Radio is a topic that can be hard to simplify. Often, simplification either leaves out details, or is just not completely correct. Apologies in advance, as this simplification will probably do both.

The basic idea of a radio transmitter depends on the fact any electric current flowing through a wire creates a magnetic field around it. If the current varies, so does the magnetic field. This magnetic field travels outward, and although it loses strength the further it goes, it can still travel quite some distance. If a changing magnetic field passes through a wire, then an electric current is created in the wire. That is all the antenna on a radio is: On the transmitter side, it's a piece of wire that has a current passed through it to make a magnetic field. On the receiver side, it's a piece of wire that picks up this magnetic field and has a current at the end of the wire.

There is a bit more to radio than how the signal moves from point to point. The current has to change in order to create a changing magnetic field. If the current is constant, then the magnetic field is constant, and no current is caused in the other conductor. To make the magnetic field, we have to make the current move backwards and forwards, or at least rise and fall. We do this with an oscillator, which is the heart of the circuit. It is also the main learning point of this build, with something called a 'tank circuit', or 'LC' circuit. These are types of 'oscillators', to oscillate meaning to change between two states (backwards and forwards, off and on, and so on) repeatedly.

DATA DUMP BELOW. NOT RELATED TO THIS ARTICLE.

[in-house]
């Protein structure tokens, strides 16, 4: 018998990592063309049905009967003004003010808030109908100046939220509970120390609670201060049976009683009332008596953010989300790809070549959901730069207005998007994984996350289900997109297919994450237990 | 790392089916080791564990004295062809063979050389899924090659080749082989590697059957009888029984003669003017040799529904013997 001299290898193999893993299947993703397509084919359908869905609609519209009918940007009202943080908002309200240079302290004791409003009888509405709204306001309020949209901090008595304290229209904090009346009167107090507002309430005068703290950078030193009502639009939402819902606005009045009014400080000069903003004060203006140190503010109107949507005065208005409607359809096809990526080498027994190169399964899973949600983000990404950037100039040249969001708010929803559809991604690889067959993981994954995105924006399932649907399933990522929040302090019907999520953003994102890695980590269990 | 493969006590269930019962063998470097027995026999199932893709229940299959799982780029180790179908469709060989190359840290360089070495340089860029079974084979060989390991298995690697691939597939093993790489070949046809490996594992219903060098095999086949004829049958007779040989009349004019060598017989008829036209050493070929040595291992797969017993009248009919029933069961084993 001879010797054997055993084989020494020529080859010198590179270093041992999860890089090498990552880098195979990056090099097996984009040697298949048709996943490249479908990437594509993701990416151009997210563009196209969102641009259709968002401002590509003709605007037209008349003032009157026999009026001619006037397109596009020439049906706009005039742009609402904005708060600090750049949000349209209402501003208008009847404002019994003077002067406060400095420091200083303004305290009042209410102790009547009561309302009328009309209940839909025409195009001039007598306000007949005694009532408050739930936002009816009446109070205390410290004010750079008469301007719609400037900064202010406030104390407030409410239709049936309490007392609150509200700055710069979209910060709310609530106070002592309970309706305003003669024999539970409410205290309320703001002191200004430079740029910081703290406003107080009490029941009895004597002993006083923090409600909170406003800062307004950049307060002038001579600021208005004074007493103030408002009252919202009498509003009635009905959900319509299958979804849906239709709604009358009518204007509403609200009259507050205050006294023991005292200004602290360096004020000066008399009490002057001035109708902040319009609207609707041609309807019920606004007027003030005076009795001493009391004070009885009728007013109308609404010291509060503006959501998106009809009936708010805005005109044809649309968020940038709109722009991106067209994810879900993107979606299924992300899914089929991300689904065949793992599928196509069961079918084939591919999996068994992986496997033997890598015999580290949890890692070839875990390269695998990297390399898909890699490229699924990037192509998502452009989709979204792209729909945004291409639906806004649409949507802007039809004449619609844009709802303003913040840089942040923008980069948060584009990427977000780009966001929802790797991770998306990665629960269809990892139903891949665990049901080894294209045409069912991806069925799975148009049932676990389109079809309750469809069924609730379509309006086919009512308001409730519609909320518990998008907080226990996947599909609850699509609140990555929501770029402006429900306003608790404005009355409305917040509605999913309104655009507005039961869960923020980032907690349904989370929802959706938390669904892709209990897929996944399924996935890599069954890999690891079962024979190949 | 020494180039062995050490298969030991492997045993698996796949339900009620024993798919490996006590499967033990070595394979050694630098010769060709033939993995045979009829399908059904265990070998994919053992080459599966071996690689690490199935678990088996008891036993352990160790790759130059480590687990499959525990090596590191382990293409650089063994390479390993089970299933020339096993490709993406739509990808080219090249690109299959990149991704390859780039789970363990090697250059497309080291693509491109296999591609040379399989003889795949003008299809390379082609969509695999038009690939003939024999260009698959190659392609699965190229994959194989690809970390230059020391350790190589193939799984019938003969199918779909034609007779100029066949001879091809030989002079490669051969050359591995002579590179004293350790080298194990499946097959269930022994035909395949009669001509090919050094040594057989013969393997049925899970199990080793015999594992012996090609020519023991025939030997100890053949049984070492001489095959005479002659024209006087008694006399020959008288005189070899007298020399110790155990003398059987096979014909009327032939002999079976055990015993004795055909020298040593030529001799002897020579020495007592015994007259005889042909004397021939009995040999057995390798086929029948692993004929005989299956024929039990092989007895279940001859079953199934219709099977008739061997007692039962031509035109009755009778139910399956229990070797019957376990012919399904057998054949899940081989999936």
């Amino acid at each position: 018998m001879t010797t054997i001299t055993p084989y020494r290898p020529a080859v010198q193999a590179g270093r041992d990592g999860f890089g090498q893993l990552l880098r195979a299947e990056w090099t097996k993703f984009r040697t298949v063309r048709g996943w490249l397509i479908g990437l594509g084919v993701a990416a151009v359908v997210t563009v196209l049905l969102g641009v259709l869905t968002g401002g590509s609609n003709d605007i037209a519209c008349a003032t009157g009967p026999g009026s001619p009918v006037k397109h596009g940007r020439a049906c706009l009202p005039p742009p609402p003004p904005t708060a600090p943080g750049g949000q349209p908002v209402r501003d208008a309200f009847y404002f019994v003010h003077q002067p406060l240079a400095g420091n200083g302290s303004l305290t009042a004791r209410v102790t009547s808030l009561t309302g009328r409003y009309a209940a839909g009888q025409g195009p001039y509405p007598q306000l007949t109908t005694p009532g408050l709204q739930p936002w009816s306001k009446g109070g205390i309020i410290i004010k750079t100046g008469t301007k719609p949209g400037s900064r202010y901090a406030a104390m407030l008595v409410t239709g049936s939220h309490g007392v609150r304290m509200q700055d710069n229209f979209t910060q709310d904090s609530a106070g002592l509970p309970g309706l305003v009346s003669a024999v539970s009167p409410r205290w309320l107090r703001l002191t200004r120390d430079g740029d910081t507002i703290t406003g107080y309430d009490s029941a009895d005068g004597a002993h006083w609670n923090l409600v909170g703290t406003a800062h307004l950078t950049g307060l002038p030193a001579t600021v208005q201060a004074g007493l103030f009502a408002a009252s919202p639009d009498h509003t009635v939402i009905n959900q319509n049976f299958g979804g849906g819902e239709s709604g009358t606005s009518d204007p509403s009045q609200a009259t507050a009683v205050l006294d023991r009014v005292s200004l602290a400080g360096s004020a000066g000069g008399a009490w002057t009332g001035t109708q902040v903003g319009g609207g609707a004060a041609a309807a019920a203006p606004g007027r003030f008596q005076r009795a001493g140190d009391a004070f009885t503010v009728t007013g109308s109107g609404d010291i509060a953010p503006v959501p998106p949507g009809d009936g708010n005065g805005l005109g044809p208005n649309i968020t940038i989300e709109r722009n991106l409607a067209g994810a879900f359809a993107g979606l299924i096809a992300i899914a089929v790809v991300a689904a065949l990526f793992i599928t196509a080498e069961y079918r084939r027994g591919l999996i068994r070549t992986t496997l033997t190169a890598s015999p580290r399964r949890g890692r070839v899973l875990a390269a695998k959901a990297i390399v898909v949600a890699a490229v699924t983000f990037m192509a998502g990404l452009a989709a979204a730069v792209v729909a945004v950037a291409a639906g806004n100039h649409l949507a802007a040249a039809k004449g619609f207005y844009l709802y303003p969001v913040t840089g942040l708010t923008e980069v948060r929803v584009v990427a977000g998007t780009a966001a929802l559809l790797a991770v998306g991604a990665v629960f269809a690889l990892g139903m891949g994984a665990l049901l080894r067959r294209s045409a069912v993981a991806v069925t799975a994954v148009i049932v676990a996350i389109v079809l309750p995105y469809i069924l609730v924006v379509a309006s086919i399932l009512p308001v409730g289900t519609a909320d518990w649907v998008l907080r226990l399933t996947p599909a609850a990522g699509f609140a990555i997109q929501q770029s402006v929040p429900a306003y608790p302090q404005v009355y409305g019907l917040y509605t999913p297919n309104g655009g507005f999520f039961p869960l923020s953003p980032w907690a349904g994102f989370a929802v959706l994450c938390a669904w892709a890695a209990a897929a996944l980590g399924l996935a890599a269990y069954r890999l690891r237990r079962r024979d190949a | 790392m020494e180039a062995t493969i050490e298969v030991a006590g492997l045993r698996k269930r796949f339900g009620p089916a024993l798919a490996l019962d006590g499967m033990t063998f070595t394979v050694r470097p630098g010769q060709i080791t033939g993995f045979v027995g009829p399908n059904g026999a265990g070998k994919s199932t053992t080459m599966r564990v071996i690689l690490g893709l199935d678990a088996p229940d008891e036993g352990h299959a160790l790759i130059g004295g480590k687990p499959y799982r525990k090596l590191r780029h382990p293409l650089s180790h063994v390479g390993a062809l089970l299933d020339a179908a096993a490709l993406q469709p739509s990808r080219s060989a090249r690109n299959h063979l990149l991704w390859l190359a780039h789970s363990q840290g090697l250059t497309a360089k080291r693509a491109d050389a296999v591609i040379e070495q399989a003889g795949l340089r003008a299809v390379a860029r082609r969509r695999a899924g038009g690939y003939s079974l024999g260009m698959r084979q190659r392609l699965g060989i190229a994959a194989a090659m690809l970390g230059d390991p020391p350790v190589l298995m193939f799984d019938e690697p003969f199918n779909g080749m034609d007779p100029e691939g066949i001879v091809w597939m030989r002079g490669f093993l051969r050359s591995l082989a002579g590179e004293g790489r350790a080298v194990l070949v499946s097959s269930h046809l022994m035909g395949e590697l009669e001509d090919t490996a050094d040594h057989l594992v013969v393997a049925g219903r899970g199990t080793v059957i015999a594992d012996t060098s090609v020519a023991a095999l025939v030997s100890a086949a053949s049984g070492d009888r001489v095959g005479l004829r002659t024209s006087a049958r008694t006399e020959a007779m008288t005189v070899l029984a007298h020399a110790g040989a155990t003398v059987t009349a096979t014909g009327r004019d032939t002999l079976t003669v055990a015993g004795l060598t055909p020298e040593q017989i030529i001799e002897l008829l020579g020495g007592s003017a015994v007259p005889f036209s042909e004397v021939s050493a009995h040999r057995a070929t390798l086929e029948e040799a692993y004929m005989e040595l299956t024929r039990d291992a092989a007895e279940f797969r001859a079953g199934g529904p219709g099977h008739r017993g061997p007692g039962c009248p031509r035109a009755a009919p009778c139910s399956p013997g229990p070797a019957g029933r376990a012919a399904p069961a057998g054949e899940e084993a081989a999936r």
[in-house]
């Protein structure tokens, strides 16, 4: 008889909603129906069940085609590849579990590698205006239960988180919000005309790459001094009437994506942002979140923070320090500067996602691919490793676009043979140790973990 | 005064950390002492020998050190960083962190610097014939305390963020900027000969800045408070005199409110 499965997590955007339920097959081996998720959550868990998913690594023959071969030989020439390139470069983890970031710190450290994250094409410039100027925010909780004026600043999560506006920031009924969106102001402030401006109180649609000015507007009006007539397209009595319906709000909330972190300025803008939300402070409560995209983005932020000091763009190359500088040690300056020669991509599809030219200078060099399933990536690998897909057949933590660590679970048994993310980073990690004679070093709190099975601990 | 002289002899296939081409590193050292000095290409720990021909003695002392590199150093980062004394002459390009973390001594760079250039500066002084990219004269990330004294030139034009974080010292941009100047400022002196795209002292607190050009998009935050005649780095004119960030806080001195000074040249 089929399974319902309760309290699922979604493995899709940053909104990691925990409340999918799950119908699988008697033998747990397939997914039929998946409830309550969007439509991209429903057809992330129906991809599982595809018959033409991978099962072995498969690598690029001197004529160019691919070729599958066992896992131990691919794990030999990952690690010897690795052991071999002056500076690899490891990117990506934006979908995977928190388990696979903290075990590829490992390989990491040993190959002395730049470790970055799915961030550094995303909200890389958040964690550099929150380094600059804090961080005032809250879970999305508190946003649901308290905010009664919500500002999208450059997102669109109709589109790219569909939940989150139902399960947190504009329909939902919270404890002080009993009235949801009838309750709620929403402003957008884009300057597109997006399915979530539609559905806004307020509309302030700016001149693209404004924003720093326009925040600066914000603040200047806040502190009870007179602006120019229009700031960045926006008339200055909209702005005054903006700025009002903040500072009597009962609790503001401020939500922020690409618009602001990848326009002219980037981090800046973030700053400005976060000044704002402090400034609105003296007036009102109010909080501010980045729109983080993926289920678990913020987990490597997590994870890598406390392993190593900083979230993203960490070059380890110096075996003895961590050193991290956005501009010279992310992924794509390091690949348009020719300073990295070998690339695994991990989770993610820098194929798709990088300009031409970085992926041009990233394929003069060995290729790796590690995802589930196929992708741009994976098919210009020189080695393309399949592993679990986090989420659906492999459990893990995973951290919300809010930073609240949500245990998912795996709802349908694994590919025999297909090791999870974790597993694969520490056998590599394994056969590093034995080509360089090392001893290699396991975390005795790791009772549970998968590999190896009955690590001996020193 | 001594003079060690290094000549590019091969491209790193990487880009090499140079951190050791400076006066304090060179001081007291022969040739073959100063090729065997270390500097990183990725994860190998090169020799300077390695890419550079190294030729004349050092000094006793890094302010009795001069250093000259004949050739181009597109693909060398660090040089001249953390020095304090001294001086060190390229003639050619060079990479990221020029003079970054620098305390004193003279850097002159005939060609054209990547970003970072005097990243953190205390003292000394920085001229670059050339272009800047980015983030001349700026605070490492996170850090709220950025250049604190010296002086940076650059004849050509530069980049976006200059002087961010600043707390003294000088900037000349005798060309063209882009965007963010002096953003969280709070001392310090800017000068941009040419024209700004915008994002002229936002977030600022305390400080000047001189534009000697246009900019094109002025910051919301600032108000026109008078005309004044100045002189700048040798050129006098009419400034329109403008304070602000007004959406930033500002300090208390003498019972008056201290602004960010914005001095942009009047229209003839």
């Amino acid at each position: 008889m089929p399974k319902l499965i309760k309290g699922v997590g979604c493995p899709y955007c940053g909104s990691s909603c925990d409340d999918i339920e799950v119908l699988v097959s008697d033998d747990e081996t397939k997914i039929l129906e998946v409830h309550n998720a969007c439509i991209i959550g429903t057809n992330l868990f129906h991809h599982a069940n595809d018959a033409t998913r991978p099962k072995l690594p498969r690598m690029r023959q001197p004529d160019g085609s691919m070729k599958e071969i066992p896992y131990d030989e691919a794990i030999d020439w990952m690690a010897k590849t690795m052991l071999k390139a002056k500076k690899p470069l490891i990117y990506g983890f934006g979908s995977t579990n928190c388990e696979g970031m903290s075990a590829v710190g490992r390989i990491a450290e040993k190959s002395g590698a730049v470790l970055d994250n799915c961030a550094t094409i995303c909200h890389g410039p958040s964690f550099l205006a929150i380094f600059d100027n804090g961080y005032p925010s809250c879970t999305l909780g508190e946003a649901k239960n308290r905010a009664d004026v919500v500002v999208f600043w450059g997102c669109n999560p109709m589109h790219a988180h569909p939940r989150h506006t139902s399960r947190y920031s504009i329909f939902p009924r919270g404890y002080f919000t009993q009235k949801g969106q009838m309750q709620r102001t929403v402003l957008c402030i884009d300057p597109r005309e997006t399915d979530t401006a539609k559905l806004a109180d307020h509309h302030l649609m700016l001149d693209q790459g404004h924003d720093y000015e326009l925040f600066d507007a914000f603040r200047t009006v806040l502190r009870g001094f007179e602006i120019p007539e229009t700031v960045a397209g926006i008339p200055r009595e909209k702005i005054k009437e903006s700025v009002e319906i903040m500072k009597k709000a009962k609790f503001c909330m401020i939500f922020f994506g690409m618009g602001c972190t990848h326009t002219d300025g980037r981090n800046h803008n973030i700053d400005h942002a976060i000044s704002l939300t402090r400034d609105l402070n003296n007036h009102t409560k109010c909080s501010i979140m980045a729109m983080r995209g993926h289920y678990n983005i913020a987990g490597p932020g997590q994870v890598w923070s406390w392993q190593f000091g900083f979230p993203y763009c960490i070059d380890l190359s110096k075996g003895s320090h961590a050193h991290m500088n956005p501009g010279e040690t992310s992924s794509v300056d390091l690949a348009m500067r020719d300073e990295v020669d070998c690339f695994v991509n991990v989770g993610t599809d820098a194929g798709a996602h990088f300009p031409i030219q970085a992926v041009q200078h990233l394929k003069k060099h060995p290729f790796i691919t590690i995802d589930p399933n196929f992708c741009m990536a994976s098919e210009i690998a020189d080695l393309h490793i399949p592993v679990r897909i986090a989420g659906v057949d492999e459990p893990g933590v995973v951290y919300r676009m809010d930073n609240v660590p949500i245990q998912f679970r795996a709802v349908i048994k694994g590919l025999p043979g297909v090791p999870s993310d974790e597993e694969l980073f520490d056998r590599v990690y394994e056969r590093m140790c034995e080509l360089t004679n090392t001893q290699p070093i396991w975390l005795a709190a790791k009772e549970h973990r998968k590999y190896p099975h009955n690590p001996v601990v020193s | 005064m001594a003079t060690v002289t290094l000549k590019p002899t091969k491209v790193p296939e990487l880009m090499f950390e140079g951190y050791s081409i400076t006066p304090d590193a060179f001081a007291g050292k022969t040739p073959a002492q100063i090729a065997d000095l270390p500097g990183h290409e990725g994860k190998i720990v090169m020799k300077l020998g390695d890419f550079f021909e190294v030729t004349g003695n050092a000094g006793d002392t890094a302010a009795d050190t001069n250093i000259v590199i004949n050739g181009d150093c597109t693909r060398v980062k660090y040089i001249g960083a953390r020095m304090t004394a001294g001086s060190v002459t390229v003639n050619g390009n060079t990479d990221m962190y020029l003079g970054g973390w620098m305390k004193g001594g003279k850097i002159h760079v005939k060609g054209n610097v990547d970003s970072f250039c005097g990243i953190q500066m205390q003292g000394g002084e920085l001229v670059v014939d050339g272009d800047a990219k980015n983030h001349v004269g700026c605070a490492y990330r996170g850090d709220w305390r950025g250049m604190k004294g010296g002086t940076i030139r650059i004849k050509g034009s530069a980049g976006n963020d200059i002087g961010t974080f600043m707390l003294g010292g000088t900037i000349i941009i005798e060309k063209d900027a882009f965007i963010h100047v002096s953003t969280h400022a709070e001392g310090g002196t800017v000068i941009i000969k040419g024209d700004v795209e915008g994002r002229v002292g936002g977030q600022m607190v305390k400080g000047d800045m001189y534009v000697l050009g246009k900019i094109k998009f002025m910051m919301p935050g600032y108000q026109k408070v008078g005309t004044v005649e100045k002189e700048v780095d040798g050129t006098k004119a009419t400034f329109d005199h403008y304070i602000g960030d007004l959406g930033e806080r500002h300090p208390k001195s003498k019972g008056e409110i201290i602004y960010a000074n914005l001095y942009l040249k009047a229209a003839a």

An inductor is a coil of wire. It may have an 'air core', which means there is nothing in the middle (plastic does not count because it is not electrically or magnetically active), or it may have a core made of some sort of iron-based metal. Most often, that is ferrite, which is a powdered form of iron oxide pressed together and heated until it becomes solid. This ferrite is magnetically active, and so the magnetic field from the current passing through the coil around the metal causes a current to flow in the ferrite, because it behaves the same as a wire in the magnetic field.

This current also has its own magnetic field, and it also 'induces', or creates, a current in the wire that started the whole process in the first place: The coil. However, this new current is opposite the one that created it, so it pushes back. This component is called an 'inductor'. The same thing can happen without a ferrite core. In an air-cored inductor, the magnetic field from one turn of the coil creates a current in the coils next to it. In the ferrite cored inductor, that still happens too, so it's a double effect.

So, what happens when a current passes through an inductor? When the current first starts to flow, the only resistance is from the copper itself. However, the magnetic interactions described above start to happen. The magnetic field builds, which causes the opposing current to build, which slows down the incoming current. Eventually, it stops flowing. Now, there is a magnetic field stored in the inductor.